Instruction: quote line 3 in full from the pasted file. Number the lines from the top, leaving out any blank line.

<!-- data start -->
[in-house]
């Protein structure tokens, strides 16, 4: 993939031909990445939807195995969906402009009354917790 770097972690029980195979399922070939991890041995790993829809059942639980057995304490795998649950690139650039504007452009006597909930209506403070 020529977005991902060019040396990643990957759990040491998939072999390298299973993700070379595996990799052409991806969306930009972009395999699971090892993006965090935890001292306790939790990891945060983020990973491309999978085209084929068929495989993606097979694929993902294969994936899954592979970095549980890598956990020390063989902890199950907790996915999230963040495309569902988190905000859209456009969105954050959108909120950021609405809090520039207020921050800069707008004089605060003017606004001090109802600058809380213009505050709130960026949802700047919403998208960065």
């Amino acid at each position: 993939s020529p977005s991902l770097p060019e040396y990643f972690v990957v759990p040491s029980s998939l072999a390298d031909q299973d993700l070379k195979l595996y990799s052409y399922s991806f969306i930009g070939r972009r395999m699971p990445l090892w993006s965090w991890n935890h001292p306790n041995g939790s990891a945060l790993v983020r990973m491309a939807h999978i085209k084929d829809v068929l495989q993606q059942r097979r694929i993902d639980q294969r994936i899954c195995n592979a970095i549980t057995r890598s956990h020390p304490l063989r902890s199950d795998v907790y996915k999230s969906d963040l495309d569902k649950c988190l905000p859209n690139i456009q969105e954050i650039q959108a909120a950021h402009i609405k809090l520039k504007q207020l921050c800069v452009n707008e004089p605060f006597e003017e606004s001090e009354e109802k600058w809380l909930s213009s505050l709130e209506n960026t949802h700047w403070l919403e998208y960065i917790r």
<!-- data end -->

């Amino acid at each position: 993939s020529p977005s991902l770097p060019e040396y990643f972690v990957v759990p040491s029980s998939l072999a390298d031909q299973d993700l070379k195979l595996y990799s052409y399922s991806f969306i930009g070939r972009r395999m699971p990445l090892w993006s965090w991890n935890h001292p306790n041995g939790s990891a945060l790993v983020r990973m491309a939807h999978i085209k084929d829809v068929l495989q993606q059942r097979r694929i993902d639980q294969r994936i899954c195995n592979a970095i549980t057995r890598s956990h020390p304490l063989r902890s199950d795998v907790y996915k999230s969906d963040l495309d569902k649950c988190l905000p859209n690139i456009q969105e954050i650039q959108a909120a950021h402009i609405k809090l520039k504007q207020l921050c800069v452009n707008e004089p605060f006597e003017e606004s001090e009354e109802k600058w809380l909930s213009s505050l709130e209506n960026t949802h700047w403070l919403e998208y960065i917790r």